My kingdom for a peak…
Swedish brand POC has made a name for itself with a singular focus on safety, an instantly-identifiable Scandanavian-modern aesthetic, and the sort of pricing that tends to contribute to an item’s must-have status. While the Trabec trail helmet has its devoted fans, the two sizes offered left a gap in the medium portion of the noggin size bell curve, exacerbating that model’s trademark mushroom-cap effect on my 57cm head.
When the Octal AVIP (Attention, Visibility, Interaction, and Protection) was introduced in 2013 as a road model, it was instantly identifiable as a POC product- only this time with gaping air vents, deep rear and temple coverage for a ‘road’ helmet, and (hurrah!) a full three-size range. Purchased with road use in mind after a nasty spill on winter ice, this Octal quickly -looks be damned- displaced my cross-country helmet thanks to its fantastic airflow and independent test results suggesting that both versions outperform at least one notable ‘enduro’ model in terms of energy absorption (Protection).
While the cyber-hairnet look does attract comments and the bright blue (Attention & Visibility) does demand some wardrobe coordination, the Octal simply has a way of disappearing from the perspective of the wearer. The 251g weight (M/L with a summer’s worth of dried sweat) deserves some credit, but so too do the excellent oval fit and secure retention system. Despite having been fed a steady diet of suncream and perspiration, the Polygiene pads have stubbornly refused to break down or retain odour.
And so it has been. Through a hot summer spent in the desert, the Octal remains one of the coolest helmet this rider has worn, road or otherwise. While not MIPS-enhanced (now available as an added-cost option), the Octal’s comparatively smooth exterior is thought to reduce the chance of snagging during a sliding impact and as a result is less likely to yank the wearer’s skull faster than the brain can keep up. This is all hypothetical stuff, mind, but rotational injuries are nasty stuff and every little bit is welcome. So too are the bright AVIP model’s bright colours and decently-sized hits of reflective black material for those ‘hoofing it back on the tarmac after dark’ adventures.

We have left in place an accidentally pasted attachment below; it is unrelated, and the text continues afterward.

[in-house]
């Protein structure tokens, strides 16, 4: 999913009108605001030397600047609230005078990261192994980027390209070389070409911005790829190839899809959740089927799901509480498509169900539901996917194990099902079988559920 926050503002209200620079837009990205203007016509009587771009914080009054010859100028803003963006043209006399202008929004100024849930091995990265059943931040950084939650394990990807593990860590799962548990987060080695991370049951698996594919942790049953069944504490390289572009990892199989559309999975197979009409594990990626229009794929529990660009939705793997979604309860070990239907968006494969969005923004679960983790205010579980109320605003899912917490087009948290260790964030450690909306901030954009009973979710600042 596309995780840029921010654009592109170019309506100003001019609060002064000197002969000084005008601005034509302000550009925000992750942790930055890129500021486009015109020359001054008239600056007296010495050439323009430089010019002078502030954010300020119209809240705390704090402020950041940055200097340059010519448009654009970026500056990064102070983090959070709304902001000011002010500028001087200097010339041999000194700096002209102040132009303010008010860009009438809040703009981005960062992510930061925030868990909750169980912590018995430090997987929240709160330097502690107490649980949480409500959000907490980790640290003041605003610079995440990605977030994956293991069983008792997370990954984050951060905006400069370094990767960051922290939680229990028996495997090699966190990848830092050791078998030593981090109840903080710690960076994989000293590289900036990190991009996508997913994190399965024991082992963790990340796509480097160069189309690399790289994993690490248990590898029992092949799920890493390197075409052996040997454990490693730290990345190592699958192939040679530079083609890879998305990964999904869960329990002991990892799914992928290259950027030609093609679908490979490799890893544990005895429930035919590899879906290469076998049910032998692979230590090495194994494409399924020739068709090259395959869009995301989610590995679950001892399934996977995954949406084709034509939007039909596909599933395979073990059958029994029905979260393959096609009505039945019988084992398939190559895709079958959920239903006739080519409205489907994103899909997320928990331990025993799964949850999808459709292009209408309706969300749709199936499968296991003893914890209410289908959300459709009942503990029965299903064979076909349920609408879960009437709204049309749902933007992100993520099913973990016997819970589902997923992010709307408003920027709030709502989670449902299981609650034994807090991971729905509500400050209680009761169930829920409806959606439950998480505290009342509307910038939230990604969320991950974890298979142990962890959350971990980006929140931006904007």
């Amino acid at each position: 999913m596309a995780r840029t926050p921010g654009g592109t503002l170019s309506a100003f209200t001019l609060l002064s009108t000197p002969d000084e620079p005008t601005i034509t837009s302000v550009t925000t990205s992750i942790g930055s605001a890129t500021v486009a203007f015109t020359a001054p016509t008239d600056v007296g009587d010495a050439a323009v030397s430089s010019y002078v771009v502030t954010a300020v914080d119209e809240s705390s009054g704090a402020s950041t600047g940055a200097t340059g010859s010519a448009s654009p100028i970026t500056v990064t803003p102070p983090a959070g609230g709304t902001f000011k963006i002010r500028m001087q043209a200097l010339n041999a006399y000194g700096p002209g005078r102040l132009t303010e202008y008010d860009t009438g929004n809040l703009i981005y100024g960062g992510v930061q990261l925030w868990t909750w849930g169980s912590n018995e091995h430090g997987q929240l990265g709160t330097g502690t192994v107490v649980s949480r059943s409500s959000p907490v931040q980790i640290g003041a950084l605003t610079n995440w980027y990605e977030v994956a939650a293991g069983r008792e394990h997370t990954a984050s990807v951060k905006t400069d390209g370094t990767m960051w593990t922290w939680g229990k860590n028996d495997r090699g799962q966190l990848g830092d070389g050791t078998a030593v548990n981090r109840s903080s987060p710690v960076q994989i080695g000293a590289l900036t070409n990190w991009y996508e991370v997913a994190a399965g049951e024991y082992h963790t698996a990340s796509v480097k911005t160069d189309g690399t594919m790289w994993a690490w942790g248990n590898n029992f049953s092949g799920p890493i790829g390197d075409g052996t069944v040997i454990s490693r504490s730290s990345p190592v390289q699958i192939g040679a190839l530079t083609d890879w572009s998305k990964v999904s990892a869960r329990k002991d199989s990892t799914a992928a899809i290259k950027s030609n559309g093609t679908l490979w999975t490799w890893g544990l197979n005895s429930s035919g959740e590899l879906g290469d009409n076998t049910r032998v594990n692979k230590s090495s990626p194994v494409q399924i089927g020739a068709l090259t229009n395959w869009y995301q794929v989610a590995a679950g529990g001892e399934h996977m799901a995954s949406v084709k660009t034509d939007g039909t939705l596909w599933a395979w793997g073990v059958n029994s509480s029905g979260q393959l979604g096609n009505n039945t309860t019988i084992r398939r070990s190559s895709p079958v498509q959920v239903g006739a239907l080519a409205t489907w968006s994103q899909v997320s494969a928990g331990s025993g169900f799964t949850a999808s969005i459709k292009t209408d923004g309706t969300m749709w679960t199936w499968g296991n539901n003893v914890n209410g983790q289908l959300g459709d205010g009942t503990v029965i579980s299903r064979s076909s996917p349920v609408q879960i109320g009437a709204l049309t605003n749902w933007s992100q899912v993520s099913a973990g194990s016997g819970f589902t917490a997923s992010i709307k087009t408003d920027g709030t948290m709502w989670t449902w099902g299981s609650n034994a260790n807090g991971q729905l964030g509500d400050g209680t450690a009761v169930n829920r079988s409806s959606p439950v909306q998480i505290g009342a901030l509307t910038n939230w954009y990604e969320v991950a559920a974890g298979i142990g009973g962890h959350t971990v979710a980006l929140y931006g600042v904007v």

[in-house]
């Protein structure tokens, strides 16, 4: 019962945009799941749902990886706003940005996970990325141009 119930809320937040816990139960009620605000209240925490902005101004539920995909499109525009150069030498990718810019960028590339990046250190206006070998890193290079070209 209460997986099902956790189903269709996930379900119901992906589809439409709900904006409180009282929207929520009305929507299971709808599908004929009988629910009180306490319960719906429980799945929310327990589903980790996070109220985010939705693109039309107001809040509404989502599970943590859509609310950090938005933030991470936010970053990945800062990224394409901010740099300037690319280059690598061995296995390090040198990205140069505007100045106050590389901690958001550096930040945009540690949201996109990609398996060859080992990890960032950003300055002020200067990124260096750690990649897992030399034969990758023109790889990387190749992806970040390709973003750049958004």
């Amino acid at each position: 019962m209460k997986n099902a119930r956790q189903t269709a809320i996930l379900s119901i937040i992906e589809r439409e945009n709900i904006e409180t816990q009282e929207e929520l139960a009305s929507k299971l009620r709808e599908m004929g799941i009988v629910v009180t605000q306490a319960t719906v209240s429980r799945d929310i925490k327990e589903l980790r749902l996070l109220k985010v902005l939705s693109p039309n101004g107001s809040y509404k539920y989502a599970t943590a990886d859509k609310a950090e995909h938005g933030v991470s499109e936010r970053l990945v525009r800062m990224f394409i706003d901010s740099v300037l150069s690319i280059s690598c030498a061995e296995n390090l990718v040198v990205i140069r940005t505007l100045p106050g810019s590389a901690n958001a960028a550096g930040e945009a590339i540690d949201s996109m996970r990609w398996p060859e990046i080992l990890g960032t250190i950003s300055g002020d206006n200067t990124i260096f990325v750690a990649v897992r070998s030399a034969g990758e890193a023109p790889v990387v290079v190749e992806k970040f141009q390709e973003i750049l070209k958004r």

Disappointments with the Octal AVIP are few. The lightweight chin strap seems to need more minding than some thicker straps- though no helmet is really immune from gradual loosening. The included ICE label was easy to register and provides first responders with a QR code and SMS number/PIN combination for easy contact of loved ones (Interaction). While the feature is appreciated, the orange decal quickly faded to a sickly pink and while the QR code is as bold as ever the PIN will at this rate soon be illegible and contacts unreachable to those without a QR reader on their smartphone. The price is a major obstacle as well- but after eight months with the Octal, I can say that, between the fit, ventilation, and perceived safety, it still feels like money well spent.
Finally, there’s the issue of the peak. Or more specifically its absence. While not an issue on the road, it feels odd at this point to hit the dirt without one. The peak is a mountain bike affectation to some extent, but early morning or late afternoon rides would be that much more pleasant with the ability to block the sun when it nears the horizon and would help to protect the nose from our region’s angry, high-altitude sun. In response, POC would certainly point us to the Trabec or new Tectal– but there are still a good number of riders who aren’t ready to embrace the half-lid-with-Lycra look.
Despite the lack of a peak and the disappointing ICE tag, the Octal remains far and away my XC/marathon helmet of choice. Comfort is a many-faceted thing, but with a secure fit, light weight, and an increased feeling of protection, the Octal scores highly on every front. So much so that, were it to be damaged or lost I wouldn’t hesitate to pay for a replacement. And as someone whose helmets are usually provided as review items, that’s as high praise as I can imagine.
|Tested:||by Marc B for Eight Months|